These files primarily detail Kimball's planning and negotiations to bring certain collections to Philadelphia. Compared to the number of exhibitions originally scheduled per month, the number of exhibitions documented here is limited, as is the amount of material for many of the files. Two well-documented exhibitions are the Liechtenstein and Bavarian shows. Unfortunately, like most of the other listed exhibitions, neither came to pass. The "Publications" sub-subseries of the "Development and Public Relations" series contains some documentation of several of the exhibitions the Museum successfully mounted in the form of several draft articles Kimball or other staff wrote for the Museum's Bulletin.
The files regarding the Prince of Liechtenstein collection document the Museum's five years of negotiations not only to exhibit parts of this royal collection but also to purchase certain works. Despite the protracted efforts of the various parties involved, neither the exhibition, intended to benefit the International Red Cross, nor the purchase of any work, particularly The Toilet of Venus by Peter Paul Rubens, ever came to fruition.
The proposed Bavarian exhibition shared a similar fate. Beginning in 1948, Kimball, assisted by PMA curator Henry Clifford, negotiated with German government and Museum officials, as well as members of the U.S. State Department and Army. Centered on the Old Masters collection at the Alte Pinakothek, the exhibition was to feature works of art from various museums in Munich and travel to several cities in the United States. Proceeds were to benefit the participating Munich museums, which suffered various degrees of damage from WWII. Kimball's records detail his efforts to coordinate cooperation on both sides of the Atlantic and the intense negotiations, which by 1953 ended in failure.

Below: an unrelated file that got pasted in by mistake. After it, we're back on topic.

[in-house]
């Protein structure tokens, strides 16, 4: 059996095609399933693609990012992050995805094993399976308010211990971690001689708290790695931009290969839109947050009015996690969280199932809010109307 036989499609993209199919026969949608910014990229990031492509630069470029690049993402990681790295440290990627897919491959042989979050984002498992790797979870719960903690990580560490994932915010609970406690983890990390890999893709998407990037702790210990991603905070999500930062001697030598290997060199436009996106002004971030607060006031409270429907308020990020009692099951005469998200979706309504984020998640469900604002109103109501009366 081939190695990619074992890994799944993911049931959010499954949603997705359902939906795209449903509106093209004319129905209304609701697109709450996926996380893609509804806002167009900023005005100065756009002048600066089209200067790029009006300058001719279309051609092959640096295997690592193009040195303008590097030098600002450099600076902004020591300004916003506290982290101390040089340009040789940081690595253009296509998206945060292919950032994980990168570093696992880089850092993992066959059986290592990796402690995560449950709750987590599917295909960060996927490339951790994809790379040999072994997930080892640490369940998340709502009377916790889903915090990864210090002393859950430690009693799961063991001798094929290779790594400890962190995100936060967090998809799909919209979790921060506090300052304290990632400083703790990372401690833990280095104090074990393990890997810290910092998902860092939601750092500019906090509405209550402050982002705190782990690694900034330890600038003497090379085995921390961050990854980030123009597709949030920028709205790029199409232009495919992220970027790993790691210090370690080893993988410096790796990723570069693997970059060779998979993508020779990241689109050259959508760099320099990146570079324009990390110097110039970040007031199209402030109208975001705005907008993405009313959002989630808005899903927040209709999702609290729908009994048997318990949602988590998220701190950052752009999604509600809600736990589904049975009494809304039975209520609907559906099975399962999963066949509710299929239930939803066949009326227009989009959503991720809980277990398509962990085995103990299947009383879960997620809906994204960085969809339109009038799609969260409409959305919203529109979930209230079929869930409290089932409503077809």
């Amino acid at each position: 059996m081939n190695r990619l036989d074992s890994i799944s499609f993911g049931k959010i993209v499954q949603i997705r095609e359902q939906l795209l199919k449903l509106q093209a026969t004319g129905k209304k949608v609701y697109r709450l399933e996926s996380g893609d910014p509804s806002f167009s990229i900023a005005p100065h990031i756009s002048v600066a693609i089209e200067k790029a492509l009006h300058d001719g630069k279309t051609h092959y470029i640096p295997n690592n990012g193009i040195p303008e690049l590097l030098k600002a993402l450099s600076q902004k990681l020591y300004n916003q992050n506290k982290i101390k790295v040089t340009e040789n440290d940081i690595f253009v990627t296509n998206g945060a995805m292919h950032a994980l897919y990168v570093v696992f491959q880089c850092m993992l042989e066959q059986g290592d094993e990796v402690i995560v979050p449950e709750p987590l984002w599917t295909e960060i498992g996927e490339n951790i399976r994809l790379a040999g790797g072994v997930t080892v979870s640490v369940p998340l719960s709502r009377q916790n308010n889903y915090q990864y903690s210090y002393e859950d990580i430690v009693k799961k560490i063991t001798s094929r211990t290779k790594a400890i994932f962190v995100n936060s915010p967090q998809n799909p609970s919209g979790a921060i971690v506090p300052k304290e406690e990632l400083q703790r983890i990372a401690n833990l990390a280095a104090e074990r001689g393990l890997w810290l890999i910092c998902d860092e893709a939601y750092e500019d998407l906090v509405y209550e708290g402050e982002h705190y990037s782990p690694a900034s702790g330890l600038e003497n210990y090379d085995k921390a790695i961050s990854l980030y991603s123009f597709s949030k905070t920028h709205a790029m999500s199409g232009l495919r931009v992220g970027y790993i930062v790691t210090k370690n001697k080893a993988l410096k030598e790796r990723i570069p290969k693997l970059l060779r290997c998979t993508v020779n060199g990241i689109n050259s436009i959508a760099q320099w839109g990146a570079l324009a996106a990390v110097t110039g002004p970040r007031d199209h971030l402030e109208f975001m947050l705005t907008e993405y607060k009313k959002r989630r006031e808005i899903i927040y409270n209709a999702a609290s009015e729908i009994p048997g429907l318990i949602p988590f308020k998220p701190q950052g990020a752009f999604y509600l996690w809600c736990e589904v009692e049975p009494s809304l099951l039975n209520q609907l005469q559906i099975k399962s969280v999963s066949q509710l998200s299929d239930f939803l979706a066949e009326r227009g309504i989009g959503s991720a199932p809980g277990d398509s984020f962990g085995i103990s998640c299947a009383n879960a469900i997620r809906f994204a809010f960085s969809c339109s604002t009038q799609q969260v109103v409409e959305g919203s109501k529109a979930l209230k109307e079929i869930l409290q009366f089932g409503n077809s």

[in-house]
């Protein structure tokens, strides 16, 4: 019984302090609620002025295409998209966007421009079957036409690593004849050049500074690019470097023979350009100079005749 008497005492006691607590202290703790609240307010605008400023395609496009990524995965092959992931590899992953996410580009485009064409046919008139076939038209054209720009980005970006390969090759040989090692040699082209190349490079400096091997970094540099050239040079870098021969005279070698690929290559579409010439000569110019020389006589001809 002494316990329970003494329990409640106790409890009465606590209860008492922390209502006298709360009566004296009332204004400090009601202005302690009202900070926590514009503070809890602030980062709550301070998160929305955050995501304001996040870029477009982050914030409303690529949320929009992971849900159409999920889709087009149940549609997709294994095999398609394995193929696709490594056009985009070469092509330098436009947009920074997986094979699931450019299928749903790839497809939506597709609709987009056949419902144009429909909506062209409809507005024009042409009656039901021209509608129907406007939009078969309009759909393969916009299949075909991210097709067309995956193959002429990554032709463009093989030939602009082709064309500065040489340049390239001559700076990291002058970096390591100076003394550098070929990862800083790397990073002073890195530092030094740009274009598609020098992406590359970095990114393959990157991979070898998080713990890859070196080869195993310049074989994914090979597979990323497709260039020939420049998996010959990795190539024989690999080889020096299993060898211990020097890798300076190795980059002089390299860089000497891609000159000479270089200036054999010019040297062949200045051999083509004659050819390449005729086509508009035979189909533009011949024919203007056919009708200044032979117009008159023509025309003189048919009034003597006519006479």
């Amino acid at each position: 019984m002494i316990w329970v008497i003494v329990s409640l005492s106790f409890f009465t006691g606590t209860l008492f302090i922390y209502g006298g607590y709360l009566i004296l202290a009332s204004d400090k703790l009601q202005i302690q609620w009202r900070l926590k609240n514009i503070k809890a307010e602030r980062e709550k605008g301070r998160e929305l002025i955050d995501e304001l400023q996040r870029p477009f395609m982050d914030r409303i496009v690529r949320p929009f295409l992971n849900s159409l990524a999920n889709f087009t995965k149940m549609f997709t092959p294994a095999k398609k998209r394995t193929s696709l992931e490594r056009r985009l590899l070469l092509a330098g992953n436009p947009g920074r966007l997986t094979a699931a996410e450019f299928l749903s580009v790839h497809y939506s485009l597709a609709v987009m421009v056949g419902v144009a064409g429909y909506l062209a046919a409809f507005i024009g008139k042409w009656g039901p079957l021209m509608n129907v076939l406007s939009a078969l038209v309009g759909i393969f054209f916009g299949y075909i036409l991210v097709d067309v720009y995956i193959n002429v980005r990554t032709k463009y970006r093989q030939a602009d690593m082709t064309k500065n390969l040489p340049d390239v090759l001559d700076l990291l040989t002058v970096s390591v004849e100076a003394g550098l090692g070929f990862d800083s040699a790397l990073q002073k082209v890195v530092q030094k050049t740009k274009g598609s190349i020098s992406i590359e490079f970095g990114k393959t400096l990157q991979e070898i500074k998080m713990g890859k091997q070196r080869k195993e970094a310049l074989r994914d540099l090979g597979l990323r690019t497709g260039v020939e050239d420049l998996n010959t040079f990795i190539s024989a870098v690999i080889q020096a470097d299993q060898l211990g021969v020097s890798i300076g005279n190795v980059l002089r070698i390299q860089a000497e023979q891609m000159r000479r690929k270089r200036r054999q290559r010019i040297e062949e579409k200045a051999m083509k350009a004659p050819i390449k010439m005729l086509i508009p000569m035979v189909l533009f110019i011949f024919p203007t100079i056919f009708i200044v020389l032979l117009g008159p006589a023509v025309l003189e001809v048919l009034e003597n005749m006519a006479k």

Philip Youtz was the Museum's only Curator of Exhibitions during Kimball's directorship. His file consists of correspondence primarily with the media. As the titles indicate, the last two files relate to exhibitions held at other institutions that invited the Museum to participate.